“Protecting our wild landscapes and natural resources is not a liberal or conservative goal — it’s our responsibility as Americans.” — Congressman Raúl Grijalva
Biological Linkage Corridors
Two hundred years ago the Northern Rockies was one vast, unspoiled wilderness. Today, human settlements, agriculture and a growing network of roads and rail lines occupy most of the valleys between remaining wild habitats. To prevent the isolation of wildlife in small pockets which eventually succumb to the effects of small population size and inbreeding, scientists have pioneered the concept of biological linkage corridors that connect the core wildlands of a region into a functioning ecological whole.
These biological bridges allow for animal, fish and plant migration, and the genetic interchange vital to longterm health and viability. NREPA puts this concept into practice through its designations of Biological Linkage Corridors and through the expansion of Wild & Scenic Rivers that maintain free-flowing rivers essential to fish migration.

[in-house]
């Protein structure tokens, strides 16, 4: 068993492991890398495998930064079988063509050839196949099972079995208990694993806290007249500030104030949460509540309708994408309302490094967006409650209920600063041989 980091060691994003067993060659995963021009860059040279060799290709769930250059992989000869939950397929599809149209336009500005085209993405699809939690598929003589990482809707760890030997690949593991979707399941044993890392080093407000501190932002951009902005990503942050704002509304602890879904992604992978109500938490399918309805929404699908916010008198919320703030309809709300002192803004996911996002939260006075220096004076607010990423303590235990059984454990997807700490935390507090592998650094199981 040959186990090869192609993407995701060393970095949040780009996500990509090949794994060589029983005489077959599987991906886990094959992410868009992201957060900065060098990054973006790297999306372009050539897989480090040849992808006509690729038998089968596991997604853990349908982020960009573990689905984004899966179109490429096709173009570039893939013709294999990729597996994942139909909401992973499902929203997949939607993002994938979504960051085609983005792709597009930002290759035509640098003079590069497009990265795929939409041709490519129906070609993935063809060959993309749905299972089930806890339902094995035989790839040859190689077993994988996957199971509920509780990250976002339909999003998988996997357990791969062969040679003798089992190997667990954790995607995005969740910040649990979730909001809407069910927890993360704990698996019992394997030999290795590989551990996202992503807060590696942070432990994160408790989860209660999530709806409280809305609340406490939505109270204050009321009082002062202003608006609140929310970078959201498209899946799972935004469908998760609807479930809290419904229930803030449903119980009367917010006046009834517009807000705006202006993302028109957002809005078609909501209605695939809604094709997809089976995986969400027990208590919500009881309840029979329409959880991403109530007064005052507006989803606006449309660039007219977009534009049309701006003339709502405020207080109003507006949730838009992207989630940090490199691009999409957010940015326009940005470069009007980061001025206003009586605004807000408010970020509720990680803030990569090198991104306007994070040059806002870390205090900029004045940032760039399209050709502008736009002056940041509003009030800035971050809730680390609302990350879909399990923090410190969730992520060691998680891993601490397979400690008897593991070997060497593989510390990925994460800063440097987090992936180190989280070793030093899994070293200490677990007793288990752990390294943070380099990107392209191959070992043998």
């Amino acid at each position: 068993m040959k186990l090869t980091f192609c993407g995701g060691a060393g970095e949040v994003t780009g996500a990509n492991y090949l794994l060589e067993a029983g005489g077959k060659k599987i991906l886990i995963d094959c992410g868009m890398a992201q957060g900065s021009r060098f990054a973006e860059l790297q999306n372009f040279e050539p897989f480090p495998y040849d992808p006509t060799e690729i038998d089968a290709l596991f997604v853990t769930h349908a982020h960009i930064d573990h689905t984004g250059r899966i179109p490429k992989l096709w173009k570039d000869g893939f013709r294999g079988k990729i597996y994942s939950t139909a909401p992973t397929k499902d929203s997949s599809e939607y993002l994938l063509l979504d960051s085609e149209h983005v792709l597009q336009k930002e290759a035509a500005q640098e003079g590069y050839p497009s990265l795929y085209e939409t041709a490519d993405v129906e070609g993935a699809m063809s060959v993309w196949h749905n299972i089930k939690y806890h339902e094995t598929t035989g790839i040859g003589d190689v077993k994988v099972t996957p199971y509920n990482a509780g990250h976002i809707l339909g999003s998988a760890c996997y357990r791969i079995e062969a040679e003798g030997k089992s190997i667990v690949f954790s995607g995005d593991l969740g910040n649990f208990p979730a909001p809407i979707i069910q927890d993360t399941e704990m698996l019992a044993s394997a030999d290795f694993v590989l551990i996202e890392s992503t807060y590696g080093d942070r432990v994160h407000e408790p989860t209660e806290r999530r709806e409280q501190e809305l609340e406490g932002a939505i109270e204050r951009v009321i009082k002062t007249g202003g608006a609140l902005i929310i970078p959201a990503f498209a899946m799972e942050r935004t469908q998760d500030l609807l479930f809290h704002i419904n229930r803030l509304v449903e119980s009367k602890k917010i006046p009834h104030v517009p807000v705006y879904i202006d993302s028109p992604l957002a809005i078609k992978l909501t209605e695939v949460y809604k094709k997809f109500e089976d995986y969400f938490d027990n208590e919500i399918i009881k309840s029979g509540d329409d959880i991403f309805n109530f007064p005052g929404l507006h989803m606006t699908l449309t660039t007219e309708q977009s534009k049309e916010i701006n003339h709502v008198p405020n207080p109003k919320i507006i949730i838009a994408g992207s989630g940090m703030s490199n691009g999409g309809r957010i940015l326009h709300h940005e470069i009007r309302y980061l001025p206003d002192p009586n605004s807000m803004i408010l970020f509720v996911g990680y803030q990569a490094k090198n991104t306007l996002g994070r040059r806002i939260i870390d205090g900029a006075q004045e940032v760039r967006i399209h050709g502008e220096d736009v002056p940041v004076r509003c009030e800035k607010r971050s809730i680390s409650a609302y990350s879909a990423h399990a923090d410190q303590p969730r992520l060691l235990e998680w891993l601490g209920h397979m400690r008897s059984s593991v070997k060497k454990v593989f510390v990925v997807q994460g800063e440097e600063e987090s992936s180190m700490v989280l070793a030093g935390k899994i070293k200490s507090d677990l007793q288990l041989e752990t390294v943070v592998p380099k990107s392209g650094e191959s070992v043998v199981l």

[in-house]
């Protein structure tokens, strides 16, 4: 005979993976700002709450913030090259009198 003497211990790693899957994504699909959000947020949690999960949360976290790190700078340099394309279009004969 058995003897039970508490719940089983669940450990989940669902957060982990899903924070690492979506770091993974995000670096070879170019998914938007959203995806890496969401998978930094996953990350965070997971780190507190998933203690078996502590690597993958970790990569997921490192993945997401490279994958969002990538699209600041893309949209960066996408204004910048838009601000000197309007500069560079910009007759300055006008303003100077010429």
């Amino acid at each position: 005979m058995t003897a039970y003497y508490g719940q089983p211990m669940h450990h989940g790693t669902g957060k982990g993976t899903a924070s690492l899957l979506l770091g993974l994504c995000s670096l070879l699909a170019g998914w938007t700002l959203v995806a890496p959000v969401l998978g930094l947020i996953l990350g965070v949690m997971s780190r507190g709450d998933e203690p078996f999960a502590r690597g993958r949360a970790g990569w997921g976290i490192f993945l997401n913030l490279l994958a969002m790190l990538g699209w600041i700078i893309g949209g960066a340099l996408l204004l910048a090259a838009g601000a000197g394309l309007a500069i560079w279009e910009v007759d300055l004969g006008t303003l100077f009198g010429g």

Key Points Addressed by NREPA
- Uses sound science to protect and restore endangered wildlife
- Uses sound economics to promote sustainable economic development in the Northern Rockies region
- Creates thousands of good paying jobs restoring damaged habitats
- Pays for job creation by ending taxpayer-supported corporate timber subsidies
- Does not close access to public lands
- Allows for historic uses such as hunting, fishing and firewood gathering
- Affects only Federal public lands—private landowners are not impacted
- Respects and honors Native American religions and treaty rights
- Protects watershed health—water supply and quality are issues of central importance in the semiarid interior mountains, the Great Plains, and the densely populated Northwest
- Protects lands virtually unchanged since Lewis and Clark saw them